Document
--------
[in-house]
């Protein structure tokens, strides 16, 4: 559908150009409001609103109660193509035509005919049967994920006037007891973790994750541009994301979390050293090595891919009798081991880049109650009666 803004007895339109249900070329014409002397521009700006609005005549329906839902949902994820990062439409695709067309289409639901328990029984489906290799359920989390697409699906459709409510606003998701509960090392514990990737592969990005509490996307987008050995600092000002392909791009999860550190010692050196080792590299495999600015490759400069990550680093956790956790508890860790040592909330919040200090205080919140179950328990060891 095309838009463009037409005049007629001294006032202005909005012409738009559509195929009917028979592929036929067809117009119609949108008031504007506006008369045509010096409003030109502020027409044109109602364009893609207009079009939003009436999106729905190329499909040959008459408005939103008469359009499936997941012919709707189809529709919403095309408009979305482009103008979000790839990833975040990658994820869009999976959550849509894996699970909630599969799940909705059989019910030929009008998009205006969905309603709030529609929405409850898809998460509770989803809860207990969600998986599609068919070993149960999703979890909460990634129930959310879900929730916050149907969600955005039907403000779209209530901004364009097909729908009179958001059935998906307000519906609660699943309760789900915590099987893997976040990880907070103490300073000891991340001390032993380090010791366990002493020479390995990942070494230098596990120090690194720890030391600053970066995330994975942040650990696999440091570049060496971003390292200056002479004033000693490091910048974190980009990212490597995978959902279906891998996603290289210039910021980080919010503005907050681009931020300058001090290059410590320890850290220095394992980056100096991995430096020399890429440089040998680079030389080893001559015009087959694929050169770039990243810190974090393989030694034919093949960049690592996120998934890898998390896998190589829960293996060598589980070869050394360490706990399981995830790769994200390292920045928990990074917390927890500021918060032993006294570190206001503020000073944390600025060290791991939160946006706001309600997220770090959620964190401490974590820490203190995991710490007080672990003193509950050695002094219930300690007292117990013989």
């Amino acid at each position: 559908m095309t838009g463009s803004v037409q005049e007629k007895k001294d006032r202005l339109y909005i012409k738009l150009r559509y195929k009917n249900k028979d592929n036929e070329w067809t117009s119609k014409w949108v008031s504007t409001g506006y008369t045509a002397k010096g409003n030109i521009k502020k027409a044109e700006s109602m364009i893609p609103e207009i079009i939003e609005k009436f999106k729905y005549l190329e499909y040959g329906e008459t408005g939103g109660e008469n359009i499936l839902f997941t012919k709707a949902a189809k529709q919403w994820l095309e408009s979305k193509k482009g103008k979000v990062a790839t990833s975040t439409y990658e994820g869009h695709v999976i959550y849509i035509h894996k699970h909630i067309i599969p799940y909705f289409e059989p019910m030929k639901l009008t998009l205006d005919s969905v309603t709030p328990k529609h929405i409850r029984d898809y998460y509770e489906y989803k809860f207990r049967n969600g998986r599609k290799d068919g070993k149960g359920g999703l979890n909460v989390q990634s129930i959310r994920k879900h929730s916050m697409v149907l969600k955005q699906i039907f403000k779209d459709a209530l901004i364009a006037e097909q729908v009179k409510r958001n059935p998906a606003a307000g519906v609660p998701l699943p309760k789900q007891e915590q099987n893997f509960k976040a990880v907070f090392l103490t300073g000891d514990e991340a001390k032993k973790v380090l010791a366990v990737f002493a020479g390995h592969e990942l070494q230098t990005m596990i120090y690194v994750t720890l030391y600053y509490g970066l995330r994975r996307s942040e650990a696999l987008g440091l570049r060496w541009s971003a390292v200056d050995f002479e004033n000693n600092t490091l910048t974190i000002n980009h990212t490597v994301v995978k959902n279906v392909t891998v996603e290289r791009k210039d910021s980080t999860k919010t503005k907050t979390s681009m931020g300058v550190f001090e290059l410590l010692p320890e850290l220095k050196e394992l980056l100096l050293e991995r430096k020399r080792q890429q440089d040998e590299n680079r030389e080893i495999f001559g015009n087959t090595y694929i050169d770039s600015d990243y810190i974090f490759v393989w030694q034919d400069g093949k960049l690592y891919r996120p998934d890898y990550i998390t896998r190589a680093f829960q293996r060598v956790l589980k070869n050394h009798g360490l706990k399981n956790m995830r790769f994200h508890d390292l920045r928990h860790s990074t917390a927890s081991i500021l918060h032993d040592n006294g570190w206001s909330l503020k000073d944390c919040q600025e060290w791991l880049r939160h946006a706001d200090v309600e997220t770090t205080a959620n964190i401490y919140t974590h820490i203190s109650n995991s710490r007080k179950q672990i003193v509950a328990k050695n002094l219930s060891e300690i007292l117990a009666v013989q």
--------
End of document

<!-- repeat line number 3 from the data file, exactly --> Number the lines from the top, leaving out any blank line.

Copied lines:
């Amino acid at each position: 559908m095309t838009g463009s803004v037409q005049e007629k007895k001294d006032r202005l339109y909005i012409k738009l150009r559509y195929k009917n249900k028979d592929n036929e070329w067809t117009s119609k014409w949108v008031s504007t409001g506006y008369t045509a002397k010096g409003n030109i521009k502020k027409a044109e700006s109602m364009i893609p609103e207009i079009i939003e609005k009436f999106k729905y005549l190329e499909y040959g329906e008459t408005g939103g109660e008469n359009i499936l839902f997941t012919k709707a949902a189809k529709q919403w994820l095309e408009s979305k193509k482009g103008k979000v990062a790839t990833s975040t439409y990658e994820g869009h695709v999976i959550y849509i035509h894996k699970h909630i067309i599969p799940y909705f289409e059989p019910m030929k639901l009008t998009l205006d005919s969905v309603t709030p328990k529609h929405i409850r029984d898809y998460y509770e489906y989803k809860f207990r049967n969600g998986r599609k290799d068919g070993k149960g359920g999703l979890n909460v989390q990634s129930i959310r994920k879900h929730s916050m697409v149907l969600k955005q699906i039907f403000k779209d459709a209530l901004i364009a006037e097909q729908v009179k409510r958001n059935p998906a606003a307000g519906v609660p998701l699943p309760k789900q007891e915590q099987n893997f509960k976040a990880v907070f090392l103490t300073g000891d514990e991340a001390k032993k973790v380090l010791a366990v990737f002493a020479g390995h592969e990942l070494q230098t990005m596990i120090y690194v994750t720890l030391y600053y509490g970066l995330r994975r996307s942040e650990a696999l987008g440091l570049r060496w541009s971003a390292v200056d050995f002479e004033n000693n600092t490091l910048t974190i000002n980009h990212t490597v994301v995978k959902n279906v392909t891998v996603e290289r791009k210039d910021s980080t999860k919010t503005k907050t979390s681009m931020g300058v550190f001090e290059l410590l010692p320890e850290l220095k050196e394992l980056l100096l050293e991995r430096k020399r080792q890429q440089d040998e590299n680079r030389e080893i495999f001559g015009n087959t090595y694929i050169d770039s600015d990243y810190i974090f490759v393989w030694q034919d400069g093949k960049l690592y891919r996120p998934d890898y990550i998390t896998r190589a680093f829960q293996r060598v956790l589980k070869n050394h009798g360490l706990k399981n956790m995830r790769f994200h508890d390292l920045r928990h860790s990074t917390a927890s081991i500021l918060h032993d040592n006294g570190w206001s909330l503020k000073d944390c919040q600025e060290w791991l880049r939160h946006a706001d200090v309600e997220t770090t205080a959620n964190i401490y919140t974590h820490i203190s109650n995991s710490r007080k179950q672990i003193v509950a328990k050695n002094l219930s060891e300690i007292l117990a009666v013989q």